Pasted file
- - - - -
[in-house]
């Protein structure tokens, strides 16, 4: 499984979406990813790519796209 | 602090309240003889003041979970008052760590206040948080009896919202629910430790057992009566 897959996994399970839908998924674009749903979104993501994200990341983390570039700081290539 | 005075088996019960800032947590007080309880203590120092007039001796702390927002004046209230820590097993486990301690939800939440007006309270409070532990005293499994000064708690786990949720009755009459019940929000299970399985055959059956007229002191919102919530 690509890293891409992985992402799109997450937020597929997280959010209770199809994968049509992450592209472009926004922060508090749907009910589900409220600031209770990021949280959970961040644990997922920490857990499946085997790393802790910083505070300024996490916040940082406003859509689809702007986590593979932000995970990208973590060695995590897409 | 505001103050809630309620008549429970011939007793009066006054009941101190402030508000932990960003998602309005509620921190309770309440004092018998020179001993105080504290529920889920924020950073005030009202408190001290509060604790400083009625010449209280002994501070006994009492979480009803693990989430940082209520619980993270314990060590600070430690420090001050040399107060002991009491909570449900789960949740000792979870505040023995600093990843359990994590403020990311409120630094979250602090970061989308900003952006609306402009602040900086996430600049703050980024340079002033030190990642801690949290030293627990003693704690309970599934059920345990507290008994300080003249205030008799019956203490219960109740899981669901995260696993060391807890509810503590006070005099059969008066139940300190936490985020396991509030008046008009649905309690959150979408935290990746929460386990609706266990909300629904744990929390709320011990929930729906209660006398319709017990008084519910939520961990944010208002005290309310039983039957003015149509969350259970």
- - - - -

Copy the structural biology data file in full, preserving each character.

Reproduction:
[in-house]
């Protein structure tokens, strides 16, 4: 499984979406990813790519796209 | 602090309240003889003041979970008052760590206040948080009896919202629910430790057992009566 897959996994399970839908998924674009749903979104993501994200990341983390570039700081290539 | 005075088996019960800032947590007080309880203590120092007039001796702390927002004046209230820590097993486990301690939800939440007006309270409070532990005293499994000064708690786990949720009755009459019940929000299970399985055959059956007229002191919102919530 690509890293891409992985992402799109997450937020597929997280959010209770199809994968049509992450592209472009926004922060508090749907009910589900409220600031209770990021949280959970961040644990997922920490857990499946085997790393802790910083505070300024996490916040940082406003859509689809702007986590593979932000995970990208973590060695995590897409 | 505001103050809630309620008549429970011939007793009066006054009941101190402030508000932990960003998602309005509620921190309770309440004092018998020179001993105080504290529920889920924020950073005030009202408190001290509060604790400083009625010449209280002994501070006994009492979480009803693990989430940082209520619980993270314990060590600070430690420090001050040399107060002991009491909570449900789960949740000792979870505040023995600093990843359990994590403020990311409120630094979250602090970061989308900003952006609306402009602040900086996430600049703050980024340079002033030190990642801690949290030293627990003693704690309970599934059920345990507290008994300080003249205030008799019956203490219960109740899981669901995260696993060391807890509810503590006070005099059969008066139940300190936490985020396991509030008046008009649905309690959150979408935290990746929460386990609706266990909300629904744990929390709320011990929930729906209660006398319709017990008084519910939520961990944010208002005290309310039983039957003015149509969350259970």